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View Borganism

Anders Sandberg defines a borganism as “An organization of formerly autonomous beings who have merged their individual wills to create one, collectively conscious being,” or “The social and political theory that advocates the creation of borganisms.” The term “borganism” refers to a collective hive mind, and the term originates from the Borg in Star Trek.

In Star Trek: the Next Generation the Borg were introduced to serve as a metaphor for communism. Enhanced with a variety of robotic augmentations, they sought to assimilate any species they found and add them and any strengths they possessed to their collective.

Anders Sandberg has written a paper called “We, Borg” examining the concept of borganism. Sandberg argues that the Borg are not as implausible as they might seem, pointing out the similarities between a borganism and a multicellular organism or a insect hive. He points out that there are a number of different ways a borganism could be implemented, with varying degrees of individuality preserved in the units that make it up. Although the Borg of Star Trek were telepathic, they could be connected through other means. For instance, radio signals could be used if they had sufficient bandwidth.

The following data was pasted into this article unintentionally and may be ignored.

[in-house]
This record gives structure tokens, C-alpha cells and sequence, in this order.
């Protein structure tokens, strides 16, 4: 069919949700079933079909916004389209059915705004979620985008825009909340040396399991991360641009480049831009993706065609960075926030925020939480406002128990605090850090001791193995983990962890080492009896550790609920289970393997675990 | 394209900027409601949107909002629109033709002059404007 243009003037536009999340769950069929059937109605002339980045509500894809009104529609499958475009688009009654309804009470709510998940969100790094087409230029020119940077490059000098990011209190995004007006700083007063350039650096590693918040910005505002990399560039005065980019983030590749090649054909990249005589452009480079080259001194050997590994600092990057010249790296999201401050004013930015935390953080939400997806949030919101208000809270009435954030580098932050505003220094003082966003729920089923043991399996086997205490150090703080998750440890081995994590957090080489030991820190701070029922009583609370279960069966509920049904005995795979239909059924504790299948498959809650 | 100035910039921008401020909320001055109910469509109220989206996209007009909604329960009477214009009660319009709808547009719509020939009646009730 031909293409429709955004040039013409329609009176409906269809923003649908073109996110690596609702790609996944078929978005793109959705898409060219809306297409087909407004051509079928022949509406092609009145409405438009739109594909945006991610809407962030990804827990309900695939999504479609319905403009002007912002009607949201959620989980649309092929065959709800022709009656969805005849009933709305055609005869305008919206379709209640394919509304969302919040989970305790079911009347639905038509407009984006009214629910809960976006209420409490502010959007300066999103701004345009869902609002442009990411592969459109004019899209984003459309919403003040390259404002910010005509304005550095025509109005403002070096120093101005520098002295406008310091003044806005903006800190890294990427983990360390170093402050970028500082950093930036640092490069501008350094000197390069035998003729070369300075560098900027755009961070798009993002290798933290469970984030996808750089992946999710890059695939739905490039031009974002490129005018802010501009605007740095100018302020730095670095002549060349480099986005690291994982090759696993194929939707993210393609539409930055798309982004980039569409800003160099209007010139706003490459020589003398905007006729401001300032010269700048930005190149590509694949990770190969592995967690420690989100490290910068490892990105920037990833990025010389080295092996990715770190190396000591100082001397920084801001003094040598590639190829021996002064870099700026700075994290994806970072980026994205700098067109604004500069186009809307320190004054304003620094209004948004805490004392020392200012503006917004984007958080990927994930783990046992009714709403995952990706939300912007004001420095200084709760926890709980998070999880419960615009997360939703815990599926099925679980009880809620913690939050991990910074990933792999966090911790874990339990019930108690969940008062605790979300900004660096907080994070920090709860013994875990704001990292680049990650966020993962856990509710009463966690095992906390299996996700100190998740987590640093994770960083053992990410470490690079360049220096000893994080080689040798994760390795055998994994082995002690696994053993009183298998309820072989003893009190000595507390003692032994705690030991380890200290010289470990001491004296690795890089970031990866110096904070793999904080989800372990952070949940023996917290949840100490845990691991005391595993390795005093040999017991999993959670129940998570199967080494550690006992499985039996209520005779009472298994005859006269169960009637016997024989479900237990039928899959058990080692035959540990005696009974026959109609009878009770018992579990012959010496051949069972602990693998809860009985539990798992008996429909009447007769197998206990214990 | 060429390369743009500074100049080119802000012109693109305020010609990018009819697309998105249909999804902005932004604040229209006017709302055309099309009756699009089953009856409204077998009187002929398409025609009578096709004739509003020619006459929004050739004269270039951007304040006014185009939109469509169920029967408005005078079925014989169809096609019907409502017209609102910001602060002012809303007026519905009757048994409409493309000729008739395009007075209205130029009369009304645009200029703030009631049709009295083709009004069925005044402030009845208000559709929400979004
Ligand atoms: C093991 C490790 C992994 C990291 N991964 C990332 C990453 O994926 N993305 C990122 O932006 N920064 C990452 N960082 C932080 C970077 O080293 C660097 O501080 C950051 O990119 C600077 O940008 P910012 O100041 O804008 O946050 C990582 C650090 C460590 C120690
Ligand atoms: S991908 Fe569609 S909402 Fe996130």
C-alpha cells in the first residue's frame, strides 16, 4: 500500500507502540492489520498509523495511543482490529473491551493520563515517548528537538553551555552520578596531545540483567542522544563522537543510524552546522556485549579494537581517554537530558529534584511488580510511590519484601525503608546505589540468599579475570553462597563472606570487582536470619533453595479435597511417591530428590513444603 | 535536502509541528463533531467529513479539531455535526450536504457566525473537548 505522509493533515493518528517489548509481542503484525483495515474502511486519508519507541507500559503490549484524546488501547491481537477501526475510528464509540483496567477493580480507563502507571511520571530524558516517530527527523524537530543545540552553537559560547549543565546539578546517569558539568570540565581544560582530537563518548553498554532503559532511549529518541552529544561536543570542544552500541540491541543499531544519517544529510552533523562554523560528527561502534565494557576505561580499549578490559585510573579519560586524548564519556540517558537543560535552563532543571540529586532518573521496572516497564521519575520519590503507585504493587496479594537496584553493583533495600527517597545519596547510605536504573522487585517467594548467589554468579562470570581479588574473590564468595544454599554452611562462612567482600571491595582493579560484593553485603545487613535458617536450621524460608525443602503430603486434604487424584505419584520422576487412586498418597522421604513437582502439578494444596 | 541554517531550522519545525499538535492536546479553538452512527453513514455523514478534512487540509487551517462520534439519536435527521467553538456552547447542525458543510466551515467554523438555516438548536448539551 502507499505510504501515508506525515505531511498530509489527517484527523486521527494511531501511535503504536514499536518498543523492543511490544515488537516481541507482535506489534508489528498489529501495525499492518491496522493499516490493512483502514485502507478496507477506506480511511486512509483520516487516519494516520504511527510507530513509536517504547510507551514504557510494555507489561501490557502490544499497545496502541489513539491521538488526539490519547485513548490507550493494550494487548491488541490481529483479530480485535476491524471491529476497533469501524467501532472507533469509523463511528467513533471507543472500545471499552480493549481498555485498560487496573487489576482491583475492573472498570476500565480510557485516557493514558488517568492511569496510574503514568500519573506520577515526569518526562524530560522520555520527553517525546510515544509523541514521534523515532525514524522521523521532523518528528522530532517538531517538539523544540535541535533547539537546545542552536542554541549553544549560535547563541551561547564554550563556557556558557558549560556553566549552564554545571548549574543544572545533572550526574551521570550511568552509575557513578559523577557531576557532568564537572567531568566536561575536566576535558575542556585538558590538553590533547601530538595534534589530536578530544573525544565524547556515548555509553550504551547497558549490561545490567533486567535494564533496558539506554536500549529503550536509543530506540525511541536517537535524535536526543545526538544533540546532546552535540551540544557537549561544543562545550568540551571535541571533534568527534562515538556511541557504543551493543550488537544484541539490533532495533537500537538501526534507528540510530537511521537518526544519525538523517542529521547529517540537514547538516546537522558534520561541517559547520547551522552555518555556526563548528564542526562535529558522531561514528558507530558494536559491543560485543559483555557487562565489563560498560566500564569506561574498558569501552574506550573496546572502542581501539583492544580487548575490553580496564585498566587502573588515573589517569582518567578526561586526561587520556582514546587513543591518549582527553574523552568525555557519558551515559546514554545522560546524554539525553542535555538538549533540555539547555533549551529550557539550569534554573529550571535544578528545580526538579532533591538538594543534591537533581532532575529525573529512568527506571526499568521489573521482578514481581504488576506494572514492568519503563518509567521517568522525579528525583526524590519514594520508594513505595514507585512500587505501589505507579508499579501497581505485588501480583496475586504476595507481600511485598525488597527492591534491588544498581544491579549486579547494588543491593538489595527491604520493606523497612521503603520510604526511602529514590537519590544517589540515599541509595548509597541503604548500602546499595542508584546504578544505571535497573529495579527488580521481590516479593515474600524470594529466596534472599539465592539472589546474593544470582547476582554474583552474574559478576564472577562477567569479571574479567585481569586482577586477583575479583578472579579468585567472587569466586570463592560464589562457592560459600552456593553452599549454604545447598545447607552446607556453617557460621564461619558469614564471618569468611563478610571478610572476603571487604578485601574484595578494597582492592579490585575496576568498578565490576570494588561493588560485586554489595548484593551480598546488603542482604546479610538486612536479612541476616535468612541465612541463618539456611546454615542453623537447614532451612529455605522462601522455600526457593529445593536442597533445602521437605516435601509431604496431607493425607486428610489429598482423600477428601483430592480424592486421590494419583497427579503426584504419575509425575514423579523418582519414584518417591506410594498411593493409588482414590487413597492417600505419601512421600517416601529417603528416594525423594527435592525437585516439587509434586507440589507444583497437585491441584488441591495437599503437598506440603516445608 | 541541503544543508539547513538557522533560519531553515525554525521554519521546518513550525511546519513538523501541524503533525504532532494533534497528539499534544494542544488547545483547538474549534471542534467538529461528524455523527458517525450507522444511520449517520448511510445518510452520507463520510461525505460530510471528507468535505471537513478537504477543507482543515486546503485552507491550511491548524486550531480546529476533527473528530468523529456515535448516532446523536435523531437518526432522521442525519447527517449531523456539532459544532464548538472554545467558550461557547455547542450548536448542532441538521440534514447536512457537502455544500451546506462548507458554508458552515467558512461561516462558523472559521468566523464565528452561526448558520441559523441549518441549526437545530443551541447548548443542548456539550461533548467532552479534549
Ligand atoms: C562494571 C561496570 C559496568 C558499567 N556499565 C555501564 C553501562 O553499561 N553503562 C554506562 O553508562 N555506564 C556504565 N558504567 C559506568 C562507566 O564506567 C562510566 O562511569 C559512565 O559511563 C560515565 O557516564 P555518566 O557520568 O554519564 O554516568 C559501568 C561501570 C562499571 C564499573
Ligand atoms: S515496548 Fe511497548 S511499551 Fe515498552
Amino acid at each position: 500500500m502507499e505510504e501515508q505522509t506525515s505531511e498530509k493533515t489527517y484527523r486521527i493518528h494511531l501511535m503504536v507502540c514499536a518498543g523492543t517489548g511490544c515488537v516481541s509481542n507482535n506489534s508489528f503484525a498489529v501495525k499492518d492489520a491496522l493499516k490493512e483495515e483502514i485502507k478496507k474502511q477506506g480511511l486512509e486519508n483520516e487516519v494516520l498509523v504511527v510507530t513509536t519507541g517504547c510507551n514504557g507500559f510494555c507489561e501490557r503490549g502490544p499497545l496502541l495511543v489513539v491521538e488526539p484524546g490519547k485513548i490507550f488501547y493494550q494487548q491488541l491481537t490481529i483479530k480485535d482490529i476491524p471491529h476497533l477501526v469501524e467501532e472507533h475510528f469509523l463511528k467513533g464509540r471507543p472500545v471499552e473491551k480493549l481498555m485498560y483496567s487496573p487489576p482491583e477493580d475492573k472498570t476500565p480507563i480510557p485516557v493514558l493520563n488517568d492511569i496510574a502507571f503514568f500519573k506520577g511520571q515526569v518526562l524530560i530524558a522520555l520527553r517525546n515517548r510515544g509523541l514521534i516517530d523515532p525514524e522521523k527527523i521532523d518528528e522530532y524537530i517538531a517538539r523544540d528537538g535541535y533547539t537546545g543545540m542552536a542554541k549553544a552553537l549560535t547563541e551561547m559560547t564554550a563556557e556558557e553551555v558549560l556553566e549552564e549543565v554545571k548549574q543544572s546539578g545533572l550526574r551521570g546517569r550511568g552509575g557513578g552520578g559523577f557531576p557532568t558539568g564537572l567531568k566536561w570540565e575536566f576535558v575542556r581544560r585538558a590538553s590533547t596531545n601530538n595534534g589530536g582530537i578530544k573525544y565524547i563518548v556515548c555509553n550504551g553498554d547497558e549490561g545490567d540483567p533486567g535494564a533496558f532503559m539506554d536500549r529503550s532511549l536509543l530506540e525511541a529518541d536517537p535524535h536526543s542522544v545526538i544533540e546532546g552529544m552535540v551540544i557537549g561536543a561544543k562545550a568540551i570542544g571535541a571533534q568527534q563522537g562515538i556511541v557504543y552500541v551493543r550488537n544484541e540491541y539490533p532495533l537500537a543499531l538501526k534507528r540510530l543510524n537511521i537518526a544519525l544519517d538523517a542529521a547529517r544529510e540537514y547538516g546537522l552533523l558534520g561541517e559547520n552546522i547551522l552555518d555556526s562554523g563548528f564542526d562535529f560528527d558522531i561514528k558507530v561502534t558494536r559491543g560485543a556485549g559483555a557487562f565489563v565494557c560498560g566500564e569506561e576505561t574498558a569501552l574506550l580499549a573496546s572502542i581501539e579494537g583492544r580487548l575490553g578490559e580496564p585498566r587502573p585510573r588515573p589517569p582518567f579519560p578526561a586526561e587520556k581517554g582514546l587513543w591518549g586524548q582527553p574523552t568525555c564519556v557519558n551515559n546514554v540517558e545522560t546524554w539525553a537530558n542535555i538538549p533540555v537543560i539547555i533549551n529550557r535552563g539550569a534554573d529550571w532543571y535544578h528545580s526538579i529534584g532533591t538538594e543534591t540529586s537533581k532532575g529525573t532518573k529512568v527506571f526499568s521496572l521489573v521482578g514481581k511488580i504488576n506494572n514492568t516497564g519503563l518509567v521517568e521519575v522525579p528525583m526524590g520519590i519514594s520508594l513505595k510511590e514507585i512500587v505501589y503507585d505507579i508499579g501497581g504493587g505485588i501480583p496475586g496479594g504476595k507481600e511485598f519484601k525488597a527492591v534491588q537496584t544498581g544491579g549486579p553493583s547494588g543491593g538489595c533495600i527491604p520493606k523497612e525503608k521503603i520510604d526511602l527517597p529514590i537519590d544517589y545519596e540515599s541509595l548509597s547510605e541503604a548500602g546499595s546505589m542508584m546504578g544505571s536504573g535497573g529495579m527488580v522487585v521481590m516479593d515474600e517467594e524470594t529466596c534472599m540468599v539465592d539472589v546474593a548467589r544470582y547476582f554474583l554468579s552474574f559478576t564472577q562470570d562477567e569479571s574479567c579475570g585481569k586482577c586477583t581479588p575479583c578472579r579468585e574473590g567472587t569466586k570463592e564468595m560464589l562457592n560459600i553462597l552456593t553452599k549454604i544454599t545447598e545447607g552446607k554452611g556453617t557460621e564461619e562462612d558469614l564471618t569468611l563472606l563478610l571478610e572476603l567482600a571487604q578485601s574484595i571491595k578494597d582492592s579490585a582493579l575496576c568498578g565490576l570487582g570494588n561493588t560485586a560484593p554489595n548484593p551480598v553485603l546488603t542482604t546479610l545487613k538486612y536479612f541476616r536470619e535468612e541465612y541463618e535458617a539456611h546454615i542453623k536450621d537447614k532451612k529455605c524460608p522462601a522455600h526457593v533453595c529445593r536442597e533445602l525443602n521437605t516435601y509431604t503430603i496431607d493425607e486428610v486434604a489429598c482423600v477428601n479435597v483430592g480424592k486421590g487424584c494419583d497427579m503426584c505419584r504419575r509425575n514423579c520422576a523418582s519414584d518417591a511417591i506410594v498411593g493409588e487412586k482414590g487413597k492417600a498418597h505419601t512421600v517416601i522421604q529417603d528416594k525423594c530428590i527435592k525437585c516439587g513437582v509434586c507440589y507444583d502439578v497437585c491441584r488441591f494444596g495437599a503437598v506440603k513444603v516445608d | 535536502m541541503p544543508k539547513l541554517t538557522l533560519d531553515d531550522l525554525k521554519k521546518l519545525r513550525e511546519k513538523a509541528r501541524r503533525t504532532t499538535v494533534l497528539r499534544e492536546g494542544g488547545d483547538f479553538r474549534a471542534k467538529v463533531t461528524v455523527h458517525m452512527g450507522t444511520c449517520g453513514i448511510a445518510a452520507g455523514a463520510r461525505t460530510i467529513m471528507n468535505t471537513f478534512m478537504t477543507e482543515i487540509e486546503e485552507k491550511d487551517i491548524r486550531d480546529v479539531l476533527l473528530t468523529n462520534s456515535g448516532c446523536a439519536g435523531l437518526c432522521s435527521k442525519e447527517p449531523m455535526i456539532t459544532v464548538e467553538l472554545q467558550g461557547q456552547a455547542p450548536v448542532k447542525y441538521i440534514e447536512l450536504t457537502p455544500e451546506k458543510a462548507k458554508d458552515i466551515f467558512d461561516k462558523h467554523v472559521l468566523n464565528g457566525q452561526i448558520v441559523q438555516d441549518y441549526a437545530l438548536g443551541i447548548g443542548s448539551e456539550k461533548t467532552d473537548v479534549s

Although the Borg of Star Trek had a queen that acted as an overseer, it is possible that a borganism would have several or no units that were higher than the rest.

Although the prospect of borganism is abhorrent to those who see autonomy and individuality as core values, to those who are not concerned with preserving individuality, borganism may be appealing. A borganism could be seen as the ultimate community. However, in keeping with the stereotypical vilification of the Borg, a borganism might not recognize the rights of individuals, who might be viewed as units split off from a collective.

The Borg of Star Trek were portrayed as emotionless to emphasize their dehumanization. The units of a real borganism might have emotion, but it is speculated that they would have no reason to communicate it through means such as body language. Rather, they would be linked to the collective through their minds and would portray information such as emotions that way.

The units of a borganism would be as prone to self-sacrifice as in science fiction. Just as in insect colonies, both the units of the hive and the hive itself would see the good of the whole as superseding the good of a single unit.

In addition to loss of individuality, group think, the infection of dangerous memes, and selfish defectors are all potential weaknesses of a borganism. However, despite the loss of individualism compared with human groups, it is suggested that borganisms could overcome many of the challenges of group think. For instance, in human groups people may be hesitant to voice dissenting criticisms. However, the mind-linked units of a borganism could be designed to fully express the best counterarguments against an idea.

External Links:
Borganism Humor

Sources:
We, Borg

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